- University of Surrey researchers create flexible energy harvesters
- Based on a new model of Triboelectric Nanogenerators (TANGs)
- Static energy created by users can power wearables
- Team hopes commercial products could be ready in a few years
The University of Surrey is home to the world-leading 5G Innovation Centre, but that’s not its only interest in comms technology. Researchers have today announced that they have developed wearable ways to “be your own battery”, allowing people to act as their own power source by wearing smart shirts and shoes that harvest and store electricity.
This isn’t the first attempt at creating alternative power sources for portable devices, and we’ve seen several ideas that feature everything from mini turbines to skin contacts and sweat collectors. To date, none have progressed to the production line.
What the scientists at Surrey have done is create wearable power sources known as Triboelectric Nanogenerators (TENGs), which are energy harvesting devices that convert the movements of materials that produce static charge into usable electricity.
When someone wears a TENG while walking or running, it harvests the mechanical energy from the movement and converts it into electricity. This can then be stored in batteries or supercapacitors, and used to charge mobile phones or power medical devices and wearables.
The research group has created a new model of the original TENG concept, which was originally invented by Professor Zhong Lin Wang at Georgia Tech in the US. The researchers’ new model has improved sensors and energy generating devices which can be made into wearable applications, such as sewn into a T-shirt like a patch, or attached inside a pair of shoes.
The university says that TENGs could also be useful in developing countries, especially in remote locations where the main grid cannot reach, to power equipment such as radios, wireless communication devices, and medical equipment. Subsequently TENGs could also provide the household power requirements using large scale TENG networks.
“TENGs provide the wearer with a self-powered system so they can generate their own power for their energy needs, just with everyday movements, in a cost-effective way,” said University of Surrey PhD student Ishara Dharmasena, lead scientist in the project. “We’re very pleased that our research has laid a platform for developing highly efficient TENGs.”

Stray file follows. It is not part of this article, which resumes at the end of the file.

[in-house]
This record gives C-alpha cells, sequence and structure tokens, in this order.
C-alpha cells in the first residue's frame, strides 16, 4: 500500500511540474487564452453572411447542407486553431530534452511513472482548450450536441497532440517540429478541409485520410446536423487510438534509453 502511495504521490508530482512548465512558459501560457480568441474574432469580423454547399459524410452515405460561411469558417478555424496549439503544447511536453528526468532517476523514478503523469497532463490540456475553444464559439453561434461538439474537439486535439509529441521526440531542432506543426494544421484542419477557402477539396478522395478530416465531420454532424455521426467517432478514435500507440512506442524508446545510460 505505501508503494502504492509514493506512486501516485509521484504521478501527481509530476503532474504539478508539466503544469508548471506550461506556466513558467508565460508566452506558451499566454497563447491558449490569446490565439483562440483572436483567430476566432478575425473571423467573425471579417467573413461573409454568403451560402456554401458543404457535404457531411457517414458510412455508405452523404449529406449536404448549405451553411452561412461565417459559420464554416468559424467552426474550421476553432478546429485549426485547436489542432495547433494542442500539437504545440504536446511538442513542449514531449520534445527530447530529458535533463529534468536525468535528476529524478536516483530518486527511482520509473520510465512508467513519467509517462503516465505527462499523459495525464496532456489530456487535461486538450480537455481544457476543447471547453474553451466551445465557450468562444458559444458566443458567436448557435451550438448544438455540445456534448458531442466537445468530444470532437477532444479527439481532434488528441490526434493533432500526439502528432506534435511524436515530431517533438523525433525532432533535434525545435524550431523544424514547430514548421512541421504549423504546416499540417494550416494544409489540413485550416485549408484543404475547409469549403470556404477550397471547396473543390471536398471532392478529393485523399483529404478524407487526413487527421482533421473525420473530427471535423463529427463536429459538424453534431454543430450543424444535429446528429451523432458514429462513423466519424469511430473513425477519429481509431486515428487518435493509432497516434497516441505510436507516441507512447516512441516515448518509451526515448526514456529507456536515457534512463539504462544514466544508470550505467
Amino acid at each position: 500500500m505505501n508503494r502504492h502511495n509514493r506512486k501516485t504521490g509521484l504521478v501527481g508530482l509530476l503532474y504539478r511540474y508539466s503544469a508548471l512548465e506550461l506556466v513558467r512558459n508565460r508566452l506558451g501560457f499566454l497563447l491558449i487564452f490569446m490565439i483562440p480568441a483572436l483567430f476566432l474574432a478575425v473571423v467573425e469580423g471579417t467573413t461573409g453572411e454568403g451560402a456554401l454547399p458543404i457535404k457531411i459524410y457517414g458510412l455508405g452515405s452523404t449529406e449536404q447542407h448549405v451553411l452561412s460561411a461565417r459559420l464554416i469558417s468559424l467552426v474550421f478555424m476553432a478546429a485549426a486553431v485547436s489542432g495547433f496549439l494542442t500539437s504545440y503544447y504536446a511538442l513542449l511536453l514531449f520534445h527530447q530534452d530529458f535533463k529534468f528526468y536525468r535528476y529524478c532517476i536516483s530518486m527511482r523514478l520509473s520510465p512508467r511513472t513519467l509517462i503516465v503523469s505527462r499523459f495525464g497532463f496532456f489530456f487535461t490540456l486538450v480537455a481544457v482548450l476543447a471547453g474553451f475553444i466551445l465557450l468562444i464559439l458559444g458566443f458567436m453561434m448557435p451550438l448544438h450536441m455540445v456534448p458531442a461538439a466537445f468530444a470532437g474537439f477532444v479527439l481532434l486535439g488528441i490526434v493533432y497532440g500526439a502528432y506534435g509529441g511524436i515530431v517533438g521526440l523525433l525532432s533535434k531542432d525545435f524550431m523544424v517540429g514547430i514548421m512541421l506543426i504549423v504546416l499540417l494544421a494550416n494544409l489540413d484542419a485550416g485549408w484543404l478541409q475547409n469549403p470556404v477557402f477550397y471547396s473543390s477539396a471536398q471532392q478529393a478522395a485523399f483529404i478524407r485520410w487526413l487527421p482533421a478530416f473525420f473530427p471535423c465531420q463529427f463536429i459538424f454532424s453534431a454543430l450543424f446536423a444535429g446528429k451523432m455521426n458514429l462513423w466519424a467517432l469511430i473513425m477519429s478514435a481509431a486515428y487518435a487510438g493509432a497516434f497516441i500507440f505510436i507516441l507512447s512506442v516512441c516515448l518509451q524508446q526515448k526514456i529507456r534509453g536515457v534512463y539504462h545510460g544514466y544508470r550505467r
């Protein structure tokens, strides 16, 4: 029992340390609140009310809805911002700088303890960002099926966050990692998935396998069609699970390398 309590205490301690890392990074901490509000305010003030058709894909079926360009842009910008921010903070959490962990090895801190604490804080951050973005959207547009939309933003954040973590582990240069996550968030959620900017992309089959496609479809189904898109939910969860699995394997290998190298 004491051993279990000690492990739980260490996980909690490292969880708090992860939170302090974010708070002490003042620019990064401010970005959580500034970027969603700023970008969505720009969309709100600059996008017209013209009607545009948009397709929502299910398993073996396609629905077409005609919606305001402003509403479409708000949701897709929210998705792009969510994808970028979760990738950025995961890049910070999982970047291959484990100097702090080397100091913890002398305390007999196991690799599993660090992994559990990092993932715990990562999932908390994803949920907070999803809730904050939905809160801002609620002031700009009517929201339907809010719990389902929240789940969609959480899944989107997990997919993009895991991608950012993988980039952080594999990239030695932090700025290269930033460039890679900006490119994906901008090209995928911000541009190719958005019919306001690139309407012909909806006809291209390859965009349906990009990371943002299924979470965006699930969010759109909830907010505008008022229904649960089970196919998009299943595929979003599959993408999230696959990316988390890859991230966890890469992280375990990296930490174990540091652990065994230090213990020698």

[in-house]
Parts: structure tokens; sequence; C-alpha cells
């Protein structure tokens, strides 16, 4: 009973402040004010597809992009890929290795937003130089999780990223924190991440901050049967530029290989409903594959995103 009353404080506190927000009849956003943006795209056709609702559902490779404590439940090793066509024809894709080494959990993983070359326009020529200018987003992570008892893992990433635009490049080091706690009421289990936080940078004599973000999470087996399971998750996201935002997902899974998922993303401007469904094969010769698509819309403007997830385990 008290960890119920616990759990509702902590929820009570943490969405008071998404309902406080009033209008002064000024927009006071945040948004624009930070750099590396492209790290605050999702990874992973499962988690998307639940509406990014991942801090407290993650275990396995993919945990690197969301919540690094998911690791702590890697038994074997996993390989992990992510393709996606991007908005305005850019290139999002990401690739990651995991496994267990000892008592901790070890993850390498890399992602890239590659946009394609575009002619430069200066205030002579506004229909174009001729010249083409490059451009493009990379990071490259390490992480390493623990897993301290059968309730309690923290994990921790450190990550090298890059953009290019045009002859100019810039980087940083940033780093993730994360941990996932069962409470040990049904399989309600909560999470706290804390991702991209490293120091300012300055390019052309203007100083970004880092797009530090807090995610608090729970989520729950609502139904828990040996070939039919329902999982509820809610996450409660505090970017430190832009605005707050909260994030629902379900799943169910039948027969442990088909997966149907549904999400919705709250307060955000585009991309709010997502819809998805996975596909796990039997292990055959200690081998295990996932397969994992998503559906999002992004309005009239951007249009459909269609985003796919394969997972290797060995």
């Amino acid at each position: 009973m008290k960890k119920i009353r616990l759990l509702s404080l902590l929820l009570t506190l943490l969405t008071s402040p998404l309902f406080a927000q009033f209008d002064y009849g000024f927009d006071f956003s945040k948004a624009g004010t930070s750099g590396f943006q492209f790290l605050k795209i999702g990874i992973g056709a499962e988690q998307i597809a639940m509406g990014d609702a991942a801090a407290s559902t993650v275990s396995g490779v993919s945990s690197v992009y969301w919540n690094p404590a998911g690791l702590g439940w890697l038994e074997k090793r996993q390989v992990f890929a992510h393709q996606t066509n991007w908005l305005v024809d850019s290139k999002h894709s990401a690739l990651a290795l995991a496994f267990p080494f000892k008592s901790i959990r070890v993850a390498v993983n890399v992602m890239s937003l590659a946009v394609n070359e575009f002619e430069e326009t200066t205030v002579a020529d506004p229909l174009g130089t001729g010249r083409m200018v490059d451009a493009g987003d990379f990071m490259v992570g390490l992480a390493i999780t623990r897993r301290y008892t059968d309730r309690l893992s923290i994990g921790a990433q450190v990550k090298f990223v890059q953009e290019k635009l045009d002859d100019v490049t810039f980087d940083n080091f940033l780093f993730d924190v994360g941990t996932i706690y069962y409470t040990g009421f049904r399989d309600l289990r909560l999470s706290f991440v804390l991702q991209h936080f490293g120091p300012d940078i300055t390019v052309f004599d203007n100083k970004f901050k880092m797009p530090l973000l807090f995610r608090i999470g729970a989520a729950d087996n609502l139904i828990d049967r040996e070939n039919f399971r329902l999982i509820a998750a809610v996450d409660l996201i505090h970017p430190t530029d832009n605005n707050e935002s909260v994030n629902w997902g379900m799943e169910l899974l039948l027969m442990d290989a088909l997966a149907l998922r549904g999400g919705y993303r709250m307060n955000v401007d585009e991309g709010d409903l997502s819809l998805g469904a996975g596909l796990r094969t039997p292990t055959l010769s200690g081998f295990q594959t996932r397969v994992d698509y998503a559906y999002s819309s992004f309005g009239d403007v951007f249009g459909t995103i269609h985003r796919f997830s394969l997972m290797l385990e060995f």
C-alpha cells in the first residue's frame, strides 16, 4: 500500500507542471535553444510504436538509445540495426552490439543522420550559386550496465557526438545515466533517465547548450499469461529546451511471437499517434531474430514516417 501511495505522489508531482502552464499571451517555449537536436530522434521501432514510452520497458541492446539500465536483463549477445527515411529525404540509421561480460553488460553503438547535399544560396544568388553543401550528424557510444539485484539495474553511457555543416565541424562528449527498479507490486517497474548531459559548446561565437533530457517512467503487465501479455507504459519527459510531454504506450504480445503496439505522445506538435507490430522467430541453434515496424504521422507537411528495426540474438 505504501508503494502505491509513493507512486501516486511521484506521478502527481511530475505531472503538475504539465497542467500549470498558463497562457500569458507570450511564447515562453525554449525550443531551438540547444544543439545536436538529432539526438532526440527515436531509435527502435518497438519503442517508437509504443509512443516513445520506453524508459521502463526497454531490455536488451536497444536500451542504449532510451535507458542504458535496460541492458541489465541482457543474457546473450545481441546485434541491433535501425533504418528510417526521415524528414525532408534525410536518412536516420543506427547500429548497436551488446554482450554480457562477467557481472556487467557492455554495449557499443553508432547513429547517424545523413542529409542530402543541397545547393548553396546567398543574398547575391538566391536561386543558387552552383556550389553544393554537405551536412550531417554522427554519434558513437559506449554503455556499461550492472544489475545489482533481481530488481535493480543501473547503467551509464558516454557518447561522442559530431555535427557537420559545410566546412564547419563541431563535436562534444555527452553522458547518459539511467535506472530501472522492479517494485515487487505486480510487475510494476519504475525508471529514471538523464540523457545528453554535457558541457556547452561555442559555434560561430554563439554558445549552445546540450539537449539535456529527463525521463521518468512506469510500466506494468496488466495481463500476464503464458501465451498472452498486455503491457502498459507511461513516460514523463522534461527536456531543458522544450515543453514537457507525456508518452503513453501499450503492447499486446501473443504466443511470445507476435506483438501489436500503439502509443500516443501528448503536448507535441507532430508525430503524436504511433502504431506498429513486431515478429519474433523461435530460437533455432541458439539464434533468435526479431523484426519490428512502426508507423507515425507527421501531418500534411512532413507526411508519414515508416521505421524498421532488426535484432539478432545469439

TENGs could also be used in a sensor pad on a pavement that would light streetlamps by the energy created when stepped on by pedestrians, or placed inside a car tyre which would connect to the vehicle’s battery to create electricity.
“Wearable TENGs can be made from natural fabrics, such as cotton or wool, so the idea is carbon-friendly and a “renewable” technology, and could be used for years,” said Professor Ravi Silva, director of the Advanced Technology Institute (ATI) at the University of Surrey. “We’re looking forward to creating systems to generate power that have the advantages of being portable, autonomous and self-powered.”
Previous models were restricted to known simple geometries and used a parallel plate capacitor model, so practical use was very limited. The new model is generic and can be modified to a wide range of geometries and surface topographies – such as fabrics. The team is hopefully that its version of TENGs will be available in shops within the next few years – and looking ahead a bit further, they could also be used to harness wind and wave energy to help provide grid power for industrial and household use.
A new study conducted at the ATI uncovered many new features by producing a new theoretical model of the devices, supported by experimental observations. The study focused on the behaviour of the electric fields in the TENGs which allowed the researchers, for the first time, to accurately predict the output behaviour of contact-mode TENGs. This subsequently enabled precise design and efficient construction of TENG energy harvesters suitable for different applications. For the technical-minded, there’s plenty more over at the Royal Society of Chemistry.
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